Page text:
In the weeks and months immediately after Haiti's catastrophic earthquake, charities and aid groups helped save many lives. But two years after that disaster, it's become clear that helping Haitians rebuild their devastated country has been much less successful. As we heard yesterday, Americans donated billions to U.S. charities to aid to Haiti. This morning, NPR's Carrie Kahn reports it's difficult to get detailed information about just how organizations spend that money.

CARRIE KAHN, BYLINE: NPR surveyed 12 of the largest and best known U.S. charities about their work in Haiti. The groups say they raised nearly $1.8 billion - they've spent more than two-thirds. Details can be seen at NPR.org. With all that money comes a lot of questions about how wisely and well those dollars were put to work.

GUY SERGE POMPILOUS: Satisfactory. Just plainly satisfactory.

KAHN: Guy Serge Pompilous is not impressed with the job non-governmental organizations or NGOs are doing. Serge heads a small community group called Haiti Aid Watchdog.

POMPILOUS: People have been helped, there have been some beneficiaries. But there is still work to do. You know, that would be, what - a D-plus, C-minus. I would rate them C-minus.

(SOUNDBITE OF LAUGHTER)

KAHN: He says it's been difficult to get NGOs to account for the money. Julie Sell of the American Red Cross disagrees. She says her organization has done a good job.

(SOUNDBITE OF HAMMERING)

KAHN: She's standing in a Port-au-Prince neighborhood where 100 homes are being repaired with 150,000 Red Cross dollars. Sell says it's difficult to show someone exactly where their $10 contribution has gone.

JULIE SELL: One way we can show that impact is by telling the stories of Haitians and the people that we've helped and saying, you know, here is a life that, you know, you helped to change.

KAHN: But as the pace of recovery in Haiti drags on, those whose lives have not changed are getting angry. Much of that anger is directed at the NGOs.

PIERRE JEAN NELSON: (Speaking foreign language) What are they going to do with us? 'Cause we can't suffer anymore, we can't take it anymore. It's too much.

KAHN: Pierre Jean Nelson has been living in a tent for two years and is out of patience.

(SOUNDBITE OF BONGO DRUMMING)

KAHN: He can't find a job and spends most of his days playing his rusted bongo. A small stream of foul smelling water runs beside him. He wants to know where all the money has gone. Nigel Fisher, the United Nations humanitarian coordinator in Haiti, says NGOs must do a better job accounting for their funds. He says other kinds of aid, like money given by foreign governments and international banks, is very closely tracked and monitored.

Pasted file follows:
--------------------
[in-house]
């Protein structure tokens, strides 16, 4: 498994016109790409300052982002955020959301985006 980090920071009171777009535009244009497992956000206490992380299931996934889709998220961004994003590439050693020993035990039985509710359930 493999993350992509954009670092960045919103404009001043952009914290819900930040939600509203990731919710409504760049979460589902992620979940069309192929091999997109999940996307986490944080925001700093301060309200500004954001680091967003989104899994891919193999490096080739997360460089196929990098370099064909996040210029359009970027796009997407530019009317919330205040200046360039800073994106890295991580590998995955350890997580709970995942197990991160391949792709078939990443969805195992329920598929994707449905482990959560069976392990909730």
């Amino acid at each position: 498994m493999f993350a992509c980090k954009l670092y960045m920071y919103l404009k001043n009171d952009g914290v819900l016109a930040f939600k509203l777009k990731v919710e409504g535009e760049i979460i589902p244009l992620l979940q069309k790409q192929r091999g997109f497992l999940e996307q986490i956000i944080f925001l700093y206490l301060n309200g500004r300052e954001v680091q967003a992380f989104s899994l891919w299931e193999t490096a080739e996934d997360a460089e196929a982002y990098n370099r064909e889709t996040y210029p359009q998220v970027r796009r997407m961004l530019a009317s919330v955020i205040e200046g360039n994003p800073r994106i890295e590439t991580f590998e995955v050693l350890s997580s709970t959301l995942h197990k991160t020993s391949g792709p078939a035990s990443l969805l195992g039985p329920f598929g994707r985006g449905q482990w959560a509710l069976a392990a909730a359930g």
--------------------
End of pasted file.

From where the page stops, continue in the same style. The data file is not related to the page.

NIGEL FISHER: It's not so easy to track the NGO resources that were raised and we guess that there were may be up to two billion that were raised by NGOs around the world. That has been difficult to track.

KAHN: The only legal accountability U.S. charities must complete is an annual form with the IRS. Many, however, go beyond that requirement and post audited financial statements and other information on their websites. But those are complex documents with few details, especially about overhead costs in Haiti like housing, rental cars, security, and local staff salaries. A spokeswoman for the American Red Cross declined to provide a local overhead breakdown. World Vision did give NPR a local figure - on average nearly $1 million a month. That's 8 percent of the total amount the religious charity spent in Haiti. One of the other big issues facing aid groups is making sure enough resources go to long-term reconstruction as well as immediate relief. The U.N.'s Nigel Fisher says everyone must invest in the future of Haiti and make sure national institutions are strengthened or...

FISHER: We'll be here in 20 years' time and our successors will be having the same discussion, unless we change the approach.

KAHN: Without that greater accountability, many fear there will be more waste and duplication. Peter Bell of the Harvard Kennedy School of Government and a former CEO of CARE agrees. He says U.S. charities should adopt a model used in the United Kingdom where groups jointly ask for money when a major disaster hits.

PETER BELL: It would take out some of the competition among the NGOs for resources and allow them more to band together.

KAHN: And, he says, in the U.K. an independent third party evaluates the groups' finances and its effectiveness. Guy Serge Pompilous of the Haiti Aid Watchdog group would have welcomed such an approach. His group tried to do its own survey of NGOs but none responded to his inquiries. His organization is no longer trying to monitor their work. Serge doesn't want NGOs to leave Haiti, he just wants them to include more locals in their decision-making.

POMPILOUS: There's that proverb you know - they're giving a lot of fish but they never teach them how to fish.

KAHN: So he's going to teach Haitians to demand more answers about how money is being spent in their country. Carrie Kahn, NPR News. Transcript provided by NPR, Copyright NPR.